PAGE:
Eumenides


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Eumenides

(yo͞omĕn`ĭdēz): see FuriesFuries
or Erinyes
, in Greek and Roman religion and mythology, three daughters of Mother Earth, conceived from the blood of Uranus, when Kronos castrated him. They were powerful divinities that personified conscience and punished crimes against kindred blood,
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References in periodicals archive ?
The greatest play about the tension between law and justice is Aeschylus's "The Eumenides," a story of murder and vengeance in which the furies represent justice.
The greatest play about the tension between law and justice is Aeschylus's The Eumenides, a story of murder and vengeance in which the furies represent justice.
The literary hypotext for this is the last part of the Choephoroi and the Eumenides of Aeschylus.
synthesizes scholarship over the past three decades on political, social, and dramatic contexts of Eumenides and important issues it addresses such as justice and gender conflict.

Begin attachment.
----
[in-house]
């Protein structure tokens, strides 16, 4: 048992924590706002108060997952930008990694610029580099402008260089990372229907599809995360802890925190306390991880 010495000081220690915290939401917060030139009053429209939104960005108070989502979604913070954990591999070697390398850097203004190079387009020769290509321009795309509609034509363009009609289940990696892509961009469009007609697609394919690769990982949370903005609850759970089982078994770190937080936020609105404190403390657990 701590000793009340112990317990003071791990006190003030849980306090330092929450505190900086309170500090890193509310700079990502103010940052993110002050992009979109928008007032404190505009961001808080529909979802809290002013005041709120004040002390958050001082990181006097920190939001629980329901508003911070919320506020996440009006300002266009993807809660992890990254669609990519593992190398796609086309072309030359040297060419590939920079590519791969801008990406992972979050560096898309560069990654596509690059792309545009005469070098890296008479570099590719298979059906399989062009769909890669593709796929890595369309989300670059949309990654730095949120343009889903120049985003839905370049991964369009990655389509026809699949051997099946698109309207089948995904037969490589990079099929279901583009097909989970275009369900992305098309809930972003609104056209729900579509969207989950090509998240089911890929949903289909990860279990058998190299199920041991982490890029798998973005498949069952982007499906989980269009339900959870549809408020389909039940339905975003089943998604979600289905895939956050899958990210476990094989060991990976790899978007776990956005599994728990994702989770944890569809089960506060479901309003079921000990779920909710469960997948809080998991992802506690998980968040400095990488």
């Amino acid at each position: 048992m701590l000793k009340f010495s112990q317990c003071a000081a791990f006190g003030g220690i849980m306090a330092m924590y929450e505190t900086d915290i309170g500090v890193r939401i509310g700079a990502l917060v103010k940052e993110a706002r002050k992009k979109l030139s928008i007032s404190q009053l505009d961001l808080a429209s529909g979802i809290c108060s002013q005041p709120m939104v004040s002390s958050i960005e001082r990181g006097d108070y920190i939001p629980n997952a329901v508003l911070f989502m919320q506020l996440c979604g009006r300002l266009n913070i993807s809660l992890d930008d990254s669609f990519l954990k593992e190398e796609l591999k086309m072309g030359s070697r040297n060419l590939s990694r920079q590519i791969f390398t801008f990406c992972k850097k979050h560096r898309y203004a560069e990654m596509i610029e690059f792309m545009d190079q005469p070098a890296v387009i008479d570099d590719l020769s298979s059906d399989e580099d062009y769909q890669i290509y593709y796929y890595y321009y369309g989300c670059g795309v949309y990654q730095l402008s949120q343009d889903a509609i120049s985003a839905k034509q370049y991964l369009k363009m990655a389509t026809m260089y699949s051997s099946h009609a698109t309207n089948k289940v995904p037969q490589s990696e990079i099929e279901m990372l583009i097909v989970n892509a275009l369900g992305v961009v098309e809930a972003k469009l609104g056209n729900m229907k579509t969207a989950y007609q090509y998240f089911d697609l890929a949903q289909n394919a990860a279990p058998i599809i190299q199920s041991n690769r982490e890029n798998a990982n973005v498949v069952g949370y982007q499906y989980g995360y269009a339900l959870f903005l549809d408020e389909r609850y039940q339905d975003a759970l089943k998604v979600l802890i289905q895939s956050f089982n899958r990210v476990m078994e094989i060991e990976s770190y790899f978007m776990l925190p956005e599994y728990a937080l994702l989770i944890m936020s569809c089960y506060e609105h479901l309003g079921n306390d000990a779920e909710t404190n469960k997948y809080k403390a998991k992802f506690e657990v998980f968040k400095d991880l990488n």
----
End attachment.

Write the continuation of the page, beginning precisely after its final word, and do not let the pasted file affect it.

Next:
To an audience of Titans the struggle in The Eumenides between gods and furies and the transformation of the furies into benevolent deities is pure melodrama" ("Defending Melodrama," in Melodrama, Themes in Drama 14 ed.
A prime example is the way the ancient Greeks were careful to call the Furies the Eumenides, or the Kindly Ones.
Welcome Eumenides," the title poem of her second book (1972), is told in the voice of a woman in service as a nurse during the Crimean War.
The third tragedy in the sequence, Eumenides (Kindly Ones), describes the consequences of the matricide, with the judgement and absolution of Orestes of the crime.
the servant and illegitimate child of Sutpen who eventually burns down the master's mansion--attempting, in effect, to end the Sutpen curse--is named Clytemnestra, implicitly reinforcing the novel's allusions to the Eumenides and other ghosts in the western literary tradition.
Euripides's Iphigeneia amongst the Taurians, for example, has been converted into a product of the Romantic era by Goethe in his Iphigenie; Sartre's Les Mouches is an existentialist reinterpretation of Aeschylus's Choephoroi and Eumenides.
First, apparently, he plays with the absence of the word genius, looking for it; second, he feels that he is at a sort of crossroad or in the presence of a chorus that demands to exercise his Greek memories, from Oedipus to Antigone, from the Eumenides to Helene.